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Gilbert & George: Art Exhibition

June 14 – November 2, 2014

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Gilbert & George

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Gilbert & George to create gallery in London's East End The Guardian

June 5 2016

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Video Exclusive: Gilbert & George's F**kosophy ARTINFO

December 30 2015

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The Genius of Gilbert & George's Pictures at MONA Tasmania ARTINFO

December 12 2015

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Seeing red: Gilbert & George still fired up after more than 40 years of making art Sydney Morning Herald

November 27 2015

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My London: Gilbert & George Christie's

October 15 2015

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Daily Life as Art in Gilbert & George's Early Works Hyperallergic

July 24 2015

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The Wall Street Journal

September 5, 2014

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Artforum

August 1, 2014

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Hyperallergic

July 30, 2014

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Time Out New York

July 10-16, 2014

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Gilbert & George: Art Exhibition Nouveau Musée National de Monaco - Villa Paloma, Monaco

June 14-November 2, 2014

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The New York TImes

July 18, 2013

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Gallerist NY

July 18, 2013

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Whitewall

Winter 2013

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ARTnews

October 2012

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Art Unlimited 2012 at Art | 43 | Basel Gilbert & George: A LONDON PICTURE

14-17 June 2012

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New York Magazine

May 14, 2012

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Huffington Post

May 8, 2012

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V Magazine

May 3, 2012

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Art in America

May 1, 2012

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Artspace

April 30, 2012

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LONDON PICTURES Book Signing Gilbert & George

April 28, 2012, 1-3 PM

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Wall Street Journal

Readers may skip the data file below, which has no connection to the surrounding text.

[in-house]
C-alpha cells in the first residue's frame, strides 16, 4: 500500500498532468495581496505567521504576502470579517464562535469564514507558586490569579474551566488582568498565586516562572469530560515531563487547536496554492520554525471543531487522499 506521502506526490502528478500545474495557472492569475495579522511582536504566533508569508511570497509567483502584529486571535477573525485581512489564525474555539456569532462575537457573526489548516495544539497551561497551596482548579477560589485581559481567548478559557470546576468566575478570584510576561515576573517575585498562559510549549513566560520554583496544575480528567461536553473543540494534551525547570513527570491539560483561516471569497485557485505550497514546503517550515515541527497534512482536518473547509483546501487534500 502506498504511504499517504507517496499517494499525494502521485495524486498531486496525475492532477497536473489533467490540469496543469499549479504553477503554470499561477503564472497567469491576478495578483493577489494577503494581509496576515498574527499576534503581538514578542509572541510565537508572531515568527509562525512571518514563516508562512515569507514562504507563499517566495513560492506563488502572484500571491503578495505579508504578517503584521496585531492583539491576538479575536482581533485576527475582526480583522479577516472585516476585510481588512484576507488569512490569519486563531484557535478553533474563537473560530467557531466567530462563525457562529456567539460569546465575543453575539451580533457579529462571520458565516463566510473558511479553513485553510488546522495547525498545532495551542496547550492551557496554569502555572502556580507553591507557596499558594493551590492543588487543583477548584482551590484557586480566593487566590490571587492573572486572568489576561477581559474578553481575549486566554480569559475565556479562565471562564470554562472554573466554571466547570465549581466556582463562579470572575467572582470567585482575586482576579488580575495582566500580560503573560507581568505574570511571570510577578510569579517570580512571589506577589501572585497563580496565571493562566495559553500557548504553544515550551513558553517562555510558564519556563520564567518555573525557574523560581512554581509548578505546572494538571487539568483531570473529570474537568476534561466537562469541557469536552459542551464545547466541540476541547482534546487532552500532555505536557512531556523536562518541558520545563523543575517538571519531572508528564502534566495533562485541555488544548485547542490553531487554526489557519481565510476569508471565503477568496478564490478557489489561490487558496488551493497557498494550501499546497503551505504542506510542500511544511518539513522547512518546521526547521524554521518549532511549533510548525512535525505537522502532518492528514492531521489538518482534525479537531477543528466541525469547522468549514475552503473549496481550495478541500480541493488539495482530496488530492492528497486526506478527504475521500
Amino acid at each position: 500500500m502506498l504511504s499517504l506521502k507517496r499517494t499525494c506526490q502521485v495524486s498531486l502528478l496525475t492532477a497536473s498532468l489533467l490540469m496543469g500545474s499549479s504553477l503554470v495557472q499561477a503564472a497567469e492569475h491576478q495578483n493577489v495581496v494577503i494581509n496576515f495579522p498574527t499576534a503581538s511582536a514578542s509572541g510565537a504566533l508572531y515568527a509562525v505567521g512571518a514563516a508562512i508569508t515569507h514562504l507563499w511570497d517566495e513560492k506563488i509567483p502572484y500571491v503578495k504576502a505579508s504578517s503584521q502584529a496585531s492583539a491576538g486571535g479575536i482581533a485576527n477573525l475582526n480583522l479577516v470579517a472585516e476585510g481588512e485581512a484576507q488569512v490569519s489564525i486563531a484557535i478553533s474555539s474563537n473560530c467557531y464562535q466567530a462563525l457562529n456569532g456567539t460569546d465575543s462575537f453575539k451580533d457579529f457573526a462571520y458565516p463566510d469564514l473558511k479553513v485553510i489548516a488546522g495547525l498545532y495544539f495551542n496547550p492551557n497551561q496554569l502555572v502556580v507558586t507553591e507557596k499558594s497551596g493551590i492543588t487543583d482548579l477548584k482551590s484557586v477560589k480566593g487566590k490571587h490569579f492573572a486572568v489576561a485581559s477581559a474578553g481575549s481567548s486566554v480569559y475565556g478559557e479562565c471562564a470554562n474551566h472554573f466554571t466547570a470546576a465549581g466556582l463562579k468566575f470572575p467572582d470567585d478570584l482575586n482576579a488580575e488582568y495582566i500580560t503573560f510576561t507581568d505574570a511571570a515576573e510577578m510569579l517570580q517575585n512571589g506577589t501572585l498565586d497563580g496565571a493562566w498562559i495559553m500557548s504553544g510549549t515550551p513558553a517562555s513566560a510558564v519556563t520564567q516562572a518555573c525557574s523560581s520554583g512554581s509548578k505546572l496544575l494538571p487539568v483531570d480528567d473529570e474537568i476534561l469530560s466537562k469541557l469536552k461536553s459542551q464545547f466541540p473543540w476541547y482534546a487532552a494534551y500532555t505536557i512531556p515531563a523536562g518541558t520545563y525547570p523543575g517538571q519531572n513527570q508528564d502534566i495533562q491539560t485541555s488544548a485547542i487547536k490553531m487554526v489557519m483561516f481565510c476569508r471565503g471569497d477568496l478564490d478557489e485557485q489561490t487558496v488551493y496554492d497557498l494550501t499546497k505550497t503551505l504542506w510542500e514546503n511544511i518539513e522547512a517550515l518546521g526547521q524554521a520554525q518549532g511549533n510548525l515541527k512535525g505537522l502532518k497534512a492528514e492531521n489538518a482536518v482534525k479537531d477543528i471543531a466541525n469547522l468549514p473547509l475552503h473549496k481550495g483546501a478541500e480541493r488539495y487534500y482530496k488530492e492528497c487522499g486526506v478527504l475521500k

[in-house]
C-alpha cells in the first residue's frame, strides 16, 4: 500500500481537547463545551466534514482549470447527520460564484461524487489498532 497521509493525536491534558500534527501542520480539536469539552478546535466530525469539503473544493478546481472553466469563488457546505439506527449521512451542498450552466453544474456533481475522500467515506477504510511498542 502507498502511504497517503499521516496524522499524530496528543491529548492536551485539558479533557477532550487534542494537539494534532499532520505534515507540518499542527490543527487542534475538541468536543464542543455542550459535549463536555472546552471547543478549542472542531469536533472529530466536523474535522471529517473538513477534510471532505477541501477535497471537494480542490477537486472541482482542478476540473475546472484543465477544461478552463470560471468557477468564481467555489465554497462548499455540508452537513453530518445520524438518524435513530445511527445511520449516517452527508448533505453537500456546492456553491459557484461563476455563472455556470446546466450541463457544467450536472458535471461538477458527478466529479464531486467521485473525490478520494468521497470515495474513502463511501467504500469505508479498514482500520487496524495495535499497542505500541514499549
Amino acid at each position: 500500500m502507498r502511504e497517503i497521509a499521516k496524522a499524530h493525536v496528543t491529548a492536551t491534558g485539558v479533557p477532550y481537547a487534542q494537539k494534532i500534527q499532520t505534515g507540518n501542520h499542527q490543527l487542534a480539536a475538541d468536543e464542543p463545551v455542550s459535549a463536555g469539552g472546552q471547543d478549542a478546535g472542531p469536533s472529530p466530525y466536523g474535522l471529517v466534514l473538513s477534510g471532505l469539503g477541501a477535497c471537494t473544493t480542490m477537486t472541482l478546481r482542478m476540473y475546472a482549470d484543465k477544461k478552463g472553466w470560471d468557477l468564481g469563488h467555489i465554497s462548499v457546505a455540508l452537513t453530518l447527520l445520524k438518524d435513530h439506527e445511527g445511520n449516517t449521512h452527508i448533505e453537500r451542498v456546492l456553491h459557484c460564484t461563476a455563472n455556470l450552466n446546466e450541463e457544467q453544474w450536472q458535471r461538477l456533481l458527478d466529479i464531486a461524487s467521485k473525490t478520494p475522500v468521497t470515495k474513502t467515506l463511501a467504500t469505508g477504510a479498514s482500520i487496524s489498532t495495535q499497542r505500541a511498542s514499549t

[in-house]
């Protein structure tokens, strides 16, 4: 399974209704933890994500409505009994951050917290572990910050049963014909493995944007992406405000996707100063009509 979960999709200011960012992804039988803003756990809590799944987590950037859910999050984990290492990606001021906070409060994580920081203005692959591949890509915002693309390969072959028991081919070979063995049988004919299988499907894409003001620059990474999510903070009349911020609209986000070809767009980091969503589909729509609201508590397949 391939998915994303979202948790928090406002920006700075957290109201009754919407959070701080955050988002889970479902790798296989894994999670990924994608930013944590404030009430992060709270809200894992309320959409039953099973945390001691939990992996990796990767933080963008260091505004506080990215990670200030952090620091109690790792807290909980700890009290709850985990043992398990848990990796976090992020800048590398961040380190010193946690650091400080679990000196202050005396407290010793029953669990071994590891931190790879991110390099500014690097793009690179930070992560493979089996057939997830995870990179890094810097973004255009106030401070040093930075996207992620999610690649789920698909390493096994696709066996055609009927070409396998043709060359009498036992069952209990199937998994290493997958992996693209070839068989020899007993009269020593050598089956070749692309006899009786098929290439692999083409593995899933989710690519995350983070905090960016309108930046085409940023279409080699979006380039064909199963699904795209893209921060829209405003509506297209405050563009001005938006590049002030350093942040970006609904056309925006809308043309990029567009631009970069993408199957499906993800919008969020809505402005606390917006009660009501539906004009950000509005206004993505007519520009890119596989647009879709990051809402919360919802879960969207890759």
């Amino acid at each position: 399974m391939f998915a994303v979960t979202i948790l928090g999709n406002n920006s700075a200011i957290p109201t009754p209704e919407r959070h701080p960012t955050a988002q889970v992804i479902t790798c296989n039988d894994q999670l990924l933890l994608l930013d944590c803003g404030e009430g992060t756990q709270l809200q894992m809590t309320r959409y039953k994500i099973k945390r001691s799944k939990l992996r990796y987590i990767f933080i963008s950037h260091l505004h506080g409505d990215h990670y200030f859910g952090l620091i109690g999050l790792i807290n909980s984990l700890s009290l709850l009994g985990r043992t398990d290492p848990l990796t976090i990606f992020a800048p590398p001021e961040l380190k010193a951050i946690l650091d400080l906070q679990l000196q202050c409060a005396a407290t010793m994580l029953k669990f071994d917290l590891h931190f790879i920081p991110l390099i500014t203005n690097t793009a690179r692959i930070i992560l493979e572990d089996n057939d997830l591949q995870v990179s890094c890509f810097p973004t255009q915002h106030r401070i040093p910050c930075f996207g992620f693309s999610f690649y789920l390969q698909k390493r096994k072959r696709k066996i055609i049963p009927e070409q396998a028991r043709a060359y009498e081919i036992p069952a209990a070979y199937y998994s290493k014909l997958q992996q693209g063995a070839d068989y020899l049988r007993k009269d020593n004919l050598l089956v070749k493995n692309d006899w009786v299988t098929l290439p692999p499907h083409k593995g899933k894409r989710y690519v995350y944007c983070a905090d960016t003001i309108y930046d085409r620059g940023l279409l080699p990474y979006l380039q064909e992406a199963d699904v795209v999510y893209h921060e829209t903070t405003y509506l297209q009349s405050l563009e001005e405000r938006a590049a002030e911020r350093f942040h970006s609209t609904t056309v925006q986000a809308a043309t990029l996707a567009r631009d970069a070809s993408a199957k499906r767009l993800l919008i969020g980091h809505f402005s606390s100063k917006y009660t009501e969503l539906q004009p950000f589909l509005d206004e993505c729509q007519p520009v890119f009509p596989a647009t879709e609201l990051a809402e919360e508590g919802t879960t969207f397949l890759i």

April 28, 2012

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Artinfo

April 27, 2012

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New York Observer: Gallerist NY

April 24, 2012

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The Guardian

March 2, 2012

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The Economist

March 1, 2012

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The Talks

September 7, 2011

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Artinfo

March 3, 2011

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The Independent

January 27, 2011

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London Evening Standard

January 7, 2011

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Art In America

July 16, 2010

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New York Times Provocative Duo, Naked and Natty

October 3, 2008

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Art In America The Human Theater of Gilbert & George

September 30, 2008

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New York Times Style Magazine

December 1, 2007

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Modern Painters

May 1, 2007

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Art + Auction

July 1, 2005

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Modern Painters

June 1, 2005

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Artforum

March 1, 2005

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ARTnews

February 22, 2005

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Art in America

February 1, 2005

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New York Times

December 3, 2004

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ArtReview